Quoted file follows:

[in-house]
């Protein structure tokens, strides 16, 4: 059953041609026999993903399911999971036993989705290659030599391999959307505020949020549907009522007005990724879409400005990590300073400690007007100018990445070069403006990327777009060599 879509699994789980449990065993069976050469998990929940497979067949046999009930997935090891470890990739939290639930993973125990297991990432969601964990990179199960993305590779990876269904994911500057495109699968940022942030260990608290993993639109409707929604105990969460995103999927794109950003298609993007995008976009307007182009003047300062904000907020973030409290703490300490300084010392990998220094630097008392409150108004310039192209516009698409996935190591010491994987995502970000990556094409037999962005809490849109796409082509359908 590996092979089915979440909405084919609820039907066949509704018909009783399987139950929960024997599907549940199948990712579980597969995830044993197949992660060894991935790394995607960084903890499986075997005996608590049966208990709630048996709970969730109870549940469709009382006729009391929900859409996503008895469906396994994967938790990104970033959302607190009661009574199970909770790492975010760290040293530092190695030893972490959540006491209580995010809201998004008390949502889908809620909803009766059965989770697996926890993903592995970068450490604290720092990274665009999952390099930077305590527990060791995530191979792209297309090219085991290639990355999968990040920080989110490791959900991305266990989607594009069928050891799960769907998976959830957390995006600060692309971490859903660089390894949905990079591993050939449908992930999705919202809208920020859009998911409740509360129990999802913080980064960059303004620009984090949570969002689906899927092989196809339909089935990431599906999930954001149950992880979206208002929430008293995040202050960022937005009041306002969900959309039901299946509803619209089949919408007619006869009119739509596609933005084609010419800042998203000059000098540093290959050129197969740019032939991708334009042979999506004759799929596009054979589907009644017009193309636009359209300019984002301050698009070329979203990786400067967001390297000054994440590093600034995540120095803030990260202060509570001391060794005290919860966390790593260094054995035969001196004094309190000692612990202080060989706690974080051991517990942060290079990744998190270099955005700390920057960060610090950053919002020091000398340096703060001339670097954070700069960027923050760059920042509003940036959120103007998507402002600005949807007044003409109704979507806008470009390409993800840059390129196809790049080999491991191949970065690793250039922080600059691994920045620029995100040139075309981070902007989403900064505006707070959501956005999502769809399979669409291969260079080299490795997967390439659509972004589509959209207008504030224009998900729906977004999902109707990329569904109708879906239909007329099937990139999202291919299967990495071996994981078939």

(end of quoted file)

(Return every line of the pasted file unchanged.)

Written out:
[in-house]
């Protein structure tokens, strides 16, 4: 059953041609026999993903399911999971036993989705290659030599391999959307505020949020549907009522007005990724879409400005990590300073400690007007100018990445070069403006990327777009060599 879509699994789980449990065993069976050469998990929940497979067949046999009930997935090891470890990739939290639930993973125990297991990432969601964990990179199960993305590779990876269904994911500057495109699968940022942030260990608290993993639109409707929604105990969460995103999927794109950003298609993007995008976009307007182009003047300062904000907020973030409290703490300490300084010392990998220094630097008392409150108004310039192209516009698409996935190591010491994987995502970000990556094409037999962005809490849109796409082509359908 590996092979089915979440909405084919609820039907066949509704018909009783399987139950929960024997599907549940199948990712579980597969995830044993197949992660060894991935790394995607960084903890499986075997005996608590049966208990709630048996709970969730109870549940469709009382006729009391929900859409996503008895469906396994994967938790990104970033959302607190009661009574199970909770790492975010760290040293530092190695030893972490959540006491209580995010809201998004008390949502889908809620909803009766059965989770697996926890993903592995970068450490604290720092990274665009999952390099930077305590527990060791995530191979792209297309090219085991290639990355999968990040920080989110490791959900991305266990989607594009069928050891799960769907998976959830957390995006600060692309971490859903660089390894949905990079591993050939449908992930999705919202809208920020859009998911409740509360129990999802913080980064960059303004620009984090949570969002689906899927092989196809339909089935990431599906999930954001149950992880979206208002929430008293995040202050960022937005009041306002969900959309039901299946509803619209089949919408007619006869009119739509596609933005084609010419800042998203000059000098540093290959050129197969740019032939991708334009042979999506004759799929596009054979589907009644017009193309636009359209300019984002301050698009070329979203990786400067967001390297000054994440590093600034995540120095803030990260202060509570001391060794005290919860966390790593260094054995035969001196004094309190000692612990202080060989706690974080051991517990942060290079990744998190270099955005700390920057960060610090950053919002020091000398340096703060001339670097954070700069960027923050760059920042509003940036959120103007998507402002600005949807007044003409109704979507806008470009390409993800840059390129196809790049080999491991191949970065690793250039922080600059691994920045620029995100040139075309981070902007989403900064505006707070959501956005999502769809399979669409291969260079080299490795997967390439659509972004589509959209207008504030224009998900729906977004999902109707990329569904109708879906239909007329099937990139999202291919299967990495071996994981078939």